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Newly crowned British Open champion Cameron Smith has been urged to resist the overtures of LIV Golf, as the cashed-up PGA rival seeks to sign the Australian to a multi-million dollar deal.
Smith's stunning rise from golfing obscurity to one of the top names on tour was completed when he fired a record final round of 64 to finish 20 under par overall - winning the famous Claret Jug in the process.
The 28-year-old's crowning achievement was accompanied by questions about his intentions about the LIV series, which Smith bristled at during his press conference after winning.
Though he was unhappy about the questions, there is no doubt the Greg Norman fronted LIV series has coveted Smith's signature.
The arrival of the Saudi-backed series has opened up a rift in golf, which has culminated in the PGA Tour being investigated by the US government for anti-competitive behaviour.
With the PGA having threatened to ban players who sign with the rival series, for fear of being unable to compete with the eye-watering prizemoney on offer from LIV, a massive debate has erupted regarding the future of the sport.
While Smith is yet to give any indication as to what his decision will be, fellow Australian winner of the British Open, Ian Baker-Finch, says his legacy will be more secure if he stays put.
Baker-Finch, winner of the 1991 British Open, told 3AW he didn't believe the money would be an overwhelming factor for Smith.
"I know that they're talking to him and to many others," Baker-Finch told Melbourne radio station 3AW on Tuesday.
"I hope he doesn't (accept) because I think he can leave a great legacy by winning major championships and becoming the best player in the world.
"I don't think he needs the money. I don't think it's going to be something he should do.
"It's his decision - he'll be a $100 million guy or more if he did go.
"Does he want to win more majors or does he want the money?"
Cameron Smith faces LIV Golf questions after British Open win
Baker-Finch said he respected the stance taken by the likes of Rory McIlroy, who has knocked back overtures from the Saudi-backed competition.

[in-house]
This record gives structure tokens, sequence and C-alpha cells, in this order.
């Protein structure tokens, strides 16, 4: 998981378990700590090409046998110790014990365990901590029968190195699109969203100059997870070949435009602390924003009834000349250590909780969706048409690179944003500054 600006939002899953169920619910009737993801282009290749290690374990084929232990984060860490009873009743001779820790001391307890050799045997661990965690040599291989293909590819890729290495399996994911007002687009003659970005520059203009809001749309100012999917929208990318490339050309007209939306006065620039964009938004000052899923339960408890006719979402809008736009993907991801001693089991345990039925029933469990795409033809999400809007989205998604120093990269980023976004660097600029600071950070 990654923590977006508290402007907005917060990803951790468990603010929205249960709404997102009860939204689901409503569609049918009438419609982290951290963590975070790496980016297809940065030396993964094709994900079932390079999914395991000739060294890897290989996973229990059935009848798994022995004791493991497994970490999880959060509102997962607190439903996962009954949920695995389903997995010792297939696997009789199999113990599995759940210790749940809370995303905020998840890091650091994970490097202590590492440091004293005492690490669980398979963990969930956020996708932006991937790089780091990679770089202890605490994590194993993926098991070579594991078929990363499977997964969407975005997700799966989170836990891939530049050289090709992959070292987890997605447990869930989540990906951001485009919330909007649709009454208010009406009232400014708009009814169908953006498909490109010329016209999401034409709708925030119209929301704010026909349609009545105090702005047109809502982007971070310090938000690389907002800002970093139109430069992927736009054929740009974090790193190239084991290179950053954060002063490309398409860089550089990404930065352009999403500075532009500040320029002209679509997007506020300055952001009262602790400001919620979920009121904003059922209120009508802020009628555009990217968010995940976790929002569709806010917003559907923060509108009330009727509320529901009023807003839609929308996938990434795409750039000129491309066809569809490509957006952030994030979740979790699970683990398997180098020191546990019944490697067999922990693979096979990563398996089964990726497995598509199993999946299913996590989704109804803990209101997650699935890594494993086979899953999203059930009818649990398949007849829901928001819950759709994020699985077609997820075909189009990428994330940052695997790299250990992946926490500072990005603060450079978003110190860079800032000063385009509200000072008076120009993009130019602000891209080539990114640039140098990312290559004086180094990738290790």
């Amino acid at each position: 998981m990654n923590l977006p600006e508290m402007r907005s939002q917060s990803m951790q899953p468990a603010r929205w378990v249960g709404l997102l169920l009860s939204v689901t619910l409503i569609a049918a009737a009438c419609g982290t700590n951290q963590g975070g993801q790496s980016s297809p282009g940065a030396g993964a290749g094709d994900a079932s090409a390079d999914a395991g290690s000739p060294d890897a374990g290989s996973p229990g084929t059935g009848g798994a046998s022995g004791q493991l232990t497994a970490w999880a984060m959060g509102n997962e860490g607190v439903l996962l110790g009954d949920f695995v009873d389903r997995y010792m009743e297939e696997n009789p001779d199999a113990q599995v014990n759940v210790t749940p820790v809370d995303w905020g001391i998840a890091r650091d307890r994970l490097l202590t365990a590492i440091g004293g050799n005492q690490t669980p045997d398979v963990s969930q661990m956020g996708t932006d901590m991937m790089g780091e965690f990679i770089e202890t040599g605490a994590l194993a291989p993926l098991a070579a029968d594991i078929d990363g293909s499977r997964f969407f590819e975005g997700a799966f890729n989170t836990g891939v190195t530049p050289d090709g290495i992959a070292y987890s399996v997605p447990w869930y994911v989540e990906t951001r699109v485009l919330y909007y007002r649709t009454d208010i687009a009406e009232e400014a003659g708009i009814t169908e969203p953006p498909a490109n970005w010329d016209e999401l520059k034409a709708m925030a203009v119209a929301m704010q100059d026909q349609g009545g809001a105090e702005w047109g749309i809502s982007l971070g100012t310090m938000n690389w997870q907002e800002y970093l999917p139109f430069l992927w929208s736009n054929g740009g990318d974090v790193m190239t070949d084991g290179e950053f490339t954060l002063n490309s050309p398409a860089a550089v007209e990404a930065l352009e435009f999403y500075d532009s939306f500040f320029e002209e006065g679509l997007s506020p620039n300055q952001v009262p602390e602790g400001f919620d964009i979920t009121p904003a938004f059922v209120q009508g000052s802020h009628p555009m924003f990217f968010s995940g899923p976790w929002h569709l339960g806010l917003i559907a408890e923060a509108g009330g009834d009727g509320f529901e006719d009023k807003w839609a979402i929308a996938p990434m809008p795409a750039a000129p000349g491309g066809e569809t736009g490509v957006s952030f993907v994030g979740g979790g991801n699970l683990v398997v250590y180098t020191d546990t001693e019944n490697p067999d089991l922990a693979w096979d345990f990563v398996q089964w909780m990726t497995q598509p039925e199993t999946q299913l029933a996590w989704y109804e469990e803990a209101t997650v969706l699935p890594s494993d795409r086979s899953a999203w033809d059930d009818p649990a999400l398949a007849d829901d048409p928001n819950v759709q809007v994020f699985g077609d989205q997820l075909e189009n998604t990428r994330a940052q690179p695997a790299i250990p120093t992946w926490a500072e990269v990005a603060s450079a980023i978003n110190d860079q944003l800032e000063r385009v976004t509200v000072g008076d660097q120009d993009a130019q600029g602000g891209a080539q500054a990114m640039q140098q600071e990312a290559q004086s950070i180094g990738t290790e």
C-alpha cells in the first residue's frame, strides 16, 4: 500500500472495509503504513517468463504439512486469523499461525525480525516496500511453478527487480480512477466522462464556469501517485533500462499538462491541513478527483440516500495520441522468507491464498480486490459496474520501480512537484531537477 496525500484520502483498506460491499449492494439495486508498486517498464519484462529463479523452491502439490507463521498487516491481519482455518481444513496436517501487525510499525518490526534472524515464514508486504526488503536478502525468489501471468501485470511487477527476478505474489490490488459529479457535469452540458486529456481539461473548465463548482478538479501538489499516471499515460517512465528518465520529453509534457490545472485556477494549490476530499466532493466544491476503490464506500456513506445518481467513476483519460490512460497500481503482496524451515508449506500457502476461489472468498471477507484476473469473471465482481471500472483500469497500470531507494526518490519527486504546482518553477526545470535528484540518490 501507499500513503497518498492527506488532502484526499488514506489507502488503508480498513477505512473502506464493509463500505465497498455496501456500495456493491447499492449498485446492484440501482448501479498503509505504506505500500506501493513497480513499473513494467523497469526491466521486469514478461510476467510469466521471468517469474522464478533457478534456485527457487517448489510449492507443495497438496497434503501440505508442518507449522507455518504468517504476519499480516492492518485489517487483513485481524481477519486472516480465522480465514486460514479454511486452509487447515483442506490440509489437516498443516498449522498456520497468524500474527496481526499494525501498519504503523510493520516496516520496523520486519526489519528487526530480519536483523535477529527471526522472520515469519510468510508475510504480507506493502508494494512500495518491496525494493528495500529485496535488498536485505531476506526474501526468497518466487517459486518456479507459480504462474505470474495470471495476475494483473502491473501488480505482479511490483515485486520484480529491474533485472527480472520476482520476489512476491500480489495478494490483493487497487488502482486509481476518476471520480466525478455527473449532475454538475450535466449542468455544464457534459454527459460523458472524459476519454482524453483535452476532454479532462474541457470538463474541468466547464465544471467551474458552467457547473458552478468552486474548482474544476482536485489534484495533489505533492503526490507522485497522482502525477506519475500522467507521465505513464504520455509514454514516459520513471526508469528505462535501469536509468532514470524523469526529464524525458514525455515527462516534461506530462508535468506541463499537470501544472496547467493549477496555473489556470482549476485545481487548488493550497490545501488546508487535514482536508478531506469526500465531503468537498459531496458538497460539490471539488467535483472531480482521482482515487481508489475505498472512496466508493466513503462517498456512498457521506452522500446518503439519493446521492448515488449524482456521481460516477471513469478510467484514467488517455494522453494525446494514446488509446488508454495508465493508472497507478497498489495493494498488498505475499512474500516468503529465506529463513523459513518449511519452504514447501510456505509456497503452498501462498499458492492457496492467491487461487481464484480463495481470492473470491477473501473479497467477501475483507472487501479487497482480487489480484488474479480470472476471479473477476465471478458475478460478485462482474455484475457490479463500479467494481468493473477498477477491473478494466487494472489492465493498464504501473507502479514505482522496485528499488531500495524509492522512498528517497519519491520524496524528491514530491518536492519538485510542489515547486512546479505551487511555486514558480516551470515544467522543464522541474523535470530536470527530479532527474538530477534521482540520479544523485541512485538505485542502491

"Justin Thomas and Rory McIlroy and a lot of those guys that still compete and play well in majors and want to win majors and want to leave a legacy, they're the guys I would be following," he said.
Baker-Finch slammed the divisive way the LIV series had taken on golf's establishment.
Many critics believe the new series amounted to blatant 'sportswashing' by a nation seeking to improve its reputation in light of a history of human rights abuses.
But Baker-Finch was more worried about the potential impact on young golfers.
"The guys who go join LIV are going to miss out on the grind, what it takes to be a champion, to play in the great tournaments against the great players," he said.
"It's hard work. And you're not going to be a better player by going and playing 54-hole exhibition matches and getting paid 150-grand to finish last."
Smith snapped when a British reporter said, apologetically, that he was only asking because the rumour mill was in overdrive that the 28-year-old might be signing.
"I just won the British Open, and you're asking about that. I think that's pretty not that good," Smith said, before being pressed further.
"I don't know, mate. My team around me worries about all that stuff. I'm here to win golf tournaments."
Greg Norman, an idol of Smith's and Australia's most recent British Open champion in 1993, is the CEO and face of LIV Golf.
The billion-dollar organisation has already signed 23 players who competed in the 150th Open at St Andrews, including major winners Phil Mickelson, Brooks Kopeka, Dustin Johnson, Bryson DeChambeau, Patrick Reed, Sergio Garcia and Louis Oosthuizen.
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